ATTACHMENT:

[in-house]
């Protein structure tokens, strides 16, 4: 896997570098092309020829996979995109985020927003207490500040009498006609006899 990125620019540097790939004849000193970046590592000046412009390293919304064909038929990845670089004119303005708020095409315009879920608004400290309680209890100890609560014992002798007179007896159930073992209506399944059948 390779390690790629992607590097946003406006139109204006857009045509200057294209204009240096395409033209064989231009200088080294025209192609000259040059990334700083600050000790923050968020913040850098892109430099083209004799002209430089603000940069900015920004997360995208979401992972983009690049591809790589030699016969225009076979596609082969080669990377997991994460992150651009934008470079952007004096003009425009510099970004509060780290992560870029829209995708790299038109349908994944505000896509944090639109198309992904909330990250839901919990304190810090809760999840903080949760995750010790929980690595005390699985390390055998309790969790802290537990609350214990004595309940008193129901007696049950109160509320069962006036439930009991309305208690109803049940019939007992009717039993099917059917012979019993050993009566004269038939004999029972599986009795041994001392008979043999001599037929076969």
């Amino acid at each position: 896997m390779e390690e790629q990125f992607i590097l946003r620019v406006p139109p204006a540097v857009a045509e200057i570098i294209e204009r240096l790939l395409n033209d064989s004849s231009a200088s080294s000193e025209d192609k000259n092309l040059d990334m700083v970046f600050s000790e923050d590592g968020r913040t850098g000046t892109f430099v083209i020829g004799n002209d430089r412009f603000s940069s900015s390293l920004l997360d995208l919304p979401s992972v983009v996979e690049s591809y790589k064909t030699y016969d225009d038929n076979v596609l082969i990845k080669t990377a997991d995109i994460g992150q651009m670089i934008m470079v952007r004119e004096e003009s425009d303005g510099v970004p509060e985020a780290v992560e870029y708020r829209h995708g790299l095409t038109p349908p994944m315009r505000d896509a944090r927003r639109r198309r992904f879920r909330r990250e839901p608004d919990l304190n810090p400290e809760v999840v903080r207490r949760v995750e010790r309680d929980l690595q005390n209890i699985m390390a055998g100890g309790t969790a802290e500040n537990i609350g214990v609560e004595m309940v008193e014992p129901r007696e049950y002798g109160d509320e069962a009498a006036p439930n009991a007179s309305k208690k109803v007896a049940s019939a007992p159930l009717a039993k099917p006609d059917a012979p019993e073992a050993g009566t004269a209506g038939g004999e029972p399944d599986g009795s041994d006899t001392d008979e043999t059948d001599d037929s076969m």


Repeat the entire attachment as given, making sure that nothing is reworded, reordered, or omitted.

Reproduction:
[in-house]
């Protein structure tokens, strides 16, 4: 896997570098092309020829996979995109985020927003207490500040009498006609006899 990125620019540097790939004849000193970046590592000046412009390293919304064909038929990845670089004119303005708020095409315009879920608004400290309680209890100890609560014992002798007179007896159930073992209506399944059948 390779390690790629992607590097946003406006139109204006857009045509200057294209204009240096395409033209064989231009200088080294025209192609000259040059990334700083600050000790923050968020913040850098892109430099083209004799002209430089603000940069900015920004997360995208979401992972983009690049591809790589030699016969225009076979596609082969080669990377997991994460992150651009934008470079952007004096003009425009510099970004509060780290992560870029829209995708790299038109349908994944505000896509944090639109198309992904909330990250839901919990304190810090809760999840903080949760995750010790929980690595005390699985390390055998309790969790802290537990609350214990004595309940008193129901007696049950109160509320069962006036439930009991309305208690109803049940019939007992009717039993099917059917012979019993050993009566004269038939004999029972599986009795041994001392008979043999001599037929076969």
């Amino acid at each position: 896997m390779e390690e790629q990125f992607i590097l946003r620019v406006p139109p204006a540097v857009a045509e200057i570098i294209e204009r240096l790939l395409n033209d064989s004849s231009a200088s080294s000193e025209d192609k000259n092309l040059d990334m700083v970046f600050s000790e923050d590592g968020r913040t850098g000046t892109f430099v083209i020829g004799n002209d430089r412009f603000s940069s900015s390293l920004l997360d995208l919304p979401s992972v983009v996979e690049s591809y790589k064909t030699y016969d225009d038929n076979v596609l082969i990845k080669t990377a997991d995109i994460g992150q651009m670089i934008m470079v952007r004119e004096e003009s425009d303005g510099v970004p509060e985020a780290v992560e870029y708020r829209h995708g790299l095409t038109p349908p994944m315009r505000d896509a944090r927003r639109r198309r992904f879920r909330r990250e839901p608004d919990l304190n810090p400290e809760v999840v903080r207490r949760v995750e010790r309680d929980l690595q005390n209890i699985m390390a055998g100890g309790t969790a802290e500040n537990i609350g214990v609560e004595m309940v008193e014992p129901r007696e049950y002798g109160d509320e069962a009498a006036p439930n009991a007179s309305k208690k109803v007896a049940s019939a007992p159930l009717a039993k099917p006609d059917a012979p019993e073992a050993g009566t004269a209506g038939g004999e029972p399944d599986g009795s041994d006899t001392d008979e043999t059948d001599d037929s076969m």